Value--And Limitations

I think secular psychiatrists are of all men most to be pitied.

They get all the pain and problems laid on them, but they don't know what to do about them or where to take them. That must be utter frustration. So we are not being condemning, just factual, as we try to analyze where real help lies. We need to recognize that there is limited value in psychology and that value lies basically in helping us to understand ourselves Psychologists have studied human nature and have tried to understand why we behave the way we behave, or misbehave the way we misbehave, whichever it is. So we need to use whatever advantage that offers. But we need to recognize that usually they don't know what to do with us after they find out what's wrong. Many times the best they can do (being just factual and honest) is to say, "Well, you poor guy, I feel sorry for you. Go home and try to learn to live with yourself. I don't envy you the process. But go ahead--have fun, if you can." We need to recognize value as well as limitations and then remember that we who know Christ are not stuck with the limitations of psychology.

Let's look briefly at a few of the major schools of thought in the fields of psychological counseling. Our idea here is not primarily to put these disciplines down but simply to be able to retain what is truly valuable and discard what is not genuinely therapeutic. We need to recognize a false basis for counseling when we see it and to see how we have all been influenced to some degree by these philosophies. We want to be able to discard any false approaches and seek, instead, a proper basis of counseling.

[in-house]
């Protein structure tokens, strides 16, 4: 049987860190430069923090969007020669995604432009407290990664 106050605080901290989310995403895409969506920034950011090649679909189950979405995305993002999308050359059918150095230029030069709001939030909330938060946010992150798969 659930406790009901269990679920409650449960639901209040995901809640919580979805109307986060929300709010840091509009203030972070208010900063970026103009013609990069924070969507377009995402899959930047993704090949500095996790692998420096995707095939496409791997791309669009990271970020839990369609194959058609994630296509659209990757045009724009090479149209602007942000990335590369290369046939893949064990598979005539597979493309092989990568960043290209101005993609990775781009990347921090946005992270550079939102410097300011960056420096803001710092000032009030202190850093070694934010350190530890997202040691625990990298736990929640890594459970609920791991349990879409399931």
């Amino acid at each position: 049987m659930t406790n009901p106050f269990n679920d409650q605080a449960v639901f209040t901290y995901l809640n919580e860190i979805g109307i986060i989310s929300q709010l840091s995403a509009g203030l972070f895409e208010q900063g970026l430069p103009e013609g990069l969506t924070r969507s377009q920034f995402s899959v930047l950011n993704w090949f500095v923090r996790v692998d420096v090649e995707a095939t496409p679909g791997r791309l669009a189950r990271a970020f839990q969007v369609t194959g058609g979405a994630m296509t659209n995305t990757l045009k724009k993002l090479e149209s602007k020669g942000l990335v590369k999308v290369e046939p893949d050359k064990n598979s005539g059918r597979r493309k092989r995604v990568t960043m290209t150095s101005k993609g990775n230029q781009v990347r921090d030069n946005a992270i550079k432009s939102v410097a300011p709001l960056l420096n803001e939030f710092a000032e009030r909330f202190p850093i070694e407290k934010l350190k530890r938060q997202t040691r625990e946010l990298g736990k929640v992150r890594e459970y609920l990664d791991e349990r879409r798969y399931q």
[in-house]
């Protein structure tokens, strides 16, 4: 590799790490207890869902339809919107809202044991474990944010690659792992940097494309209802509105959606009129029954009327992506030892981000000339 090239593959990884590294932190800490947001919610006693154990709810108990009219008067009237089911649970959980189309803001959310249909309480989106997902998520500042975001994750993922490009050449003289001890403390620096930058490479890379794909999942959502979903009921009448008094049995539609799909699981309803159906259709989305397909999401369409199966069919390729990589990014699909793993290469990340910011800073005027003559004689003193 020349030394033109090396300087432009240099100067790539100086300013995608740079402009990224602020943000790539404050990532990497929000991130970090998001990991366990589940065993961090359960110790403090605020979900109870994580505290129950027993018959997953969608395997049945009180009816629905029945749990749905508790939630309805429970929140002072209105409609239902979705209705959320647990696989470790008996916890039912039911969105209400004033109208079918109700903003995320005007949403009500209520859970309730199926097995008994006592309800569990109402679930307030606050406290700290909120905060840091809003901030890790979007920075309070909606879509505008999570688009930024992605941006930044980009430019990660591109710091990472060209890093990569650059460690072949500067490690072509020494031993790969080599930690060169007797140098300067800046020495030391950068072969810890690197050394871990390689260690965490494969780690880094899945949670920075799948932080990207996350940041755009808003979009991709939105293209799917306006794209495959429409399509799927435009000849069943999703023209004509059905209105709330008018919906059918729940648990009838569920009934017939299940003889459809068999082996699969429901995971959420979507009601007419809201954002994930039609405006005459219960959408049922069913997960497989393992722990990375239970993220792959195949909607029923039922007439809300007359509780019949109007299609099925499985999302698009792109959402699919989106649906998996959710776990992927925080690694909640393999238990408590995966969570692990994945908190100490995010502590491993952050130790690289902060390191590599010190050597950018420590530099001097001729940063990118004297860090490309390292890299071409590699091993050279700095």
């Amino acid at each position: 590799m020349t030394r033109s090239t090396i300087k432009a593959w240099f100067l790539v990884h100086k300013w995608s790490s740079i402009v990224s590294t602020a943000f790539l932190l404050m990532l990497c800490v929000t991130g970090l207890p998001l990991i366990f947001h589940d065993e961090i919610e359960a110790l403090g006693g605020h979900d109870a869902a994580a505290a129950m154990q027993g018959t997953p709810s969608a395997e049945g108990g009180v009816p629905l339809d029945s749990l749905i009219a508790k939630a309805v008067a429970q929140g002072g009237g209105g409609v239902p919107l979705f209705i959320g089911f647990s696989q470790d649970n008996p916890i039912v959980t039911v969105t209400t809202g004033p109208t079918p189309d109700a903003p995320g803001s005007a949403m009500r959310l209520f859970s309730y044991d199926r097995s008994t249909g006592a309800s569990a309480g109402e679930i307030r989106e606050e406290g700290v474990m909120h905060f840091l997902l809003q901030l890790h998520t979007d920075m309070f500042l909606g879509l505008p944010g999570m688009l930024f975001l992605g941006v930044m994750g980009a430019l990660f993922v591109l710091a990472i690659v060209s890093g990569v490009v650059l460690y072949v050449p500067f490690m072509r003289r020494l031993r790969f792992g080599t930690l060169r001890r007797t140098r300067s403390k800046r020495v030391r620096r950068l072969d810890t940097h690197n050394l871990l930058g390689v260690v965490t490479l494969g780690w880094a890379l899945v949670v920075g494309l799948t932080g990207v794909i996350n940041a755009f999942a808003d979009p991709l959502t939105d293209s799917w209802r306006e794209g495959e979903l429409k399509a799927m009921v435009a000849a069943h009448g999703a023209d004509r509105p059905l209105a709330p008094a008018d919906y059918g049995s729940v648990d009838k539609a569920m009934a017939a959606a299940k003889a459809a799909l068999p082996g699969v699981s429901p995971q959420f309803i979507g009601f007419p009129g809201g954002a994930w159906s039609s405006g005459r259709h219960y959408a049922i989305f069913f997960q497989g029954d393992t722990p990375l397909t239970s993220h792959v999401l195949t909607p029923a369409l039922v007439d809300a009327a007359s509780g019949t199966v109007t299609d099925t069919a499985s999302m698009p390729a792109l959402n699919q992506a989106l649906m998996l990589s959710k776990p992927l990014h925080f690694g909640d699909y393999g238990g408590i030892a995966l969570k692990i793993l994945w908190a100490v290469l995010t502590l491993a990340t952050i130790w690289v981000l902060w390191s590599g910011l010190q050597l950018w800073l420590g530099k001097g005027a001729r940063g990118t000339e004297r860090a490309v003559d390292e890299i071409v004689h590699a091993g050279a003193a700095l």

Here is a layman's view of some of the psychological approaches--probably oversimplified but with the results amply verified by my own observations.

Freud's Approach

Freud seems to have led us to the conclusion that we can excuse any aberration in our behavior by blaming others: our parents, a repressive religious background, and/or other early influences. Psychoanalysis is the proffered answer, which may go on for years but which never seems to accomplish more than a holding action. Often the recommendation is release of repression which only increases the problem.

I remember clearly one situation in which a man having marital difficulties had been advised by his psychiatrist to have an affair with another woman. I had to try to help him at the end of the line, to be free from the load of guilt acquired by his adulterous action. Here, at least, Freudian psychology compounded the problem, rather than solving it. So it appears that looking back into the past and seeking escape from its conditioning influences--Freud's way--is a dead-end street; the result is permissiveness, the backdrop of our permissive society. This approach leads to denial of personal responsibility or ability to change to better conduct. This is not God's way.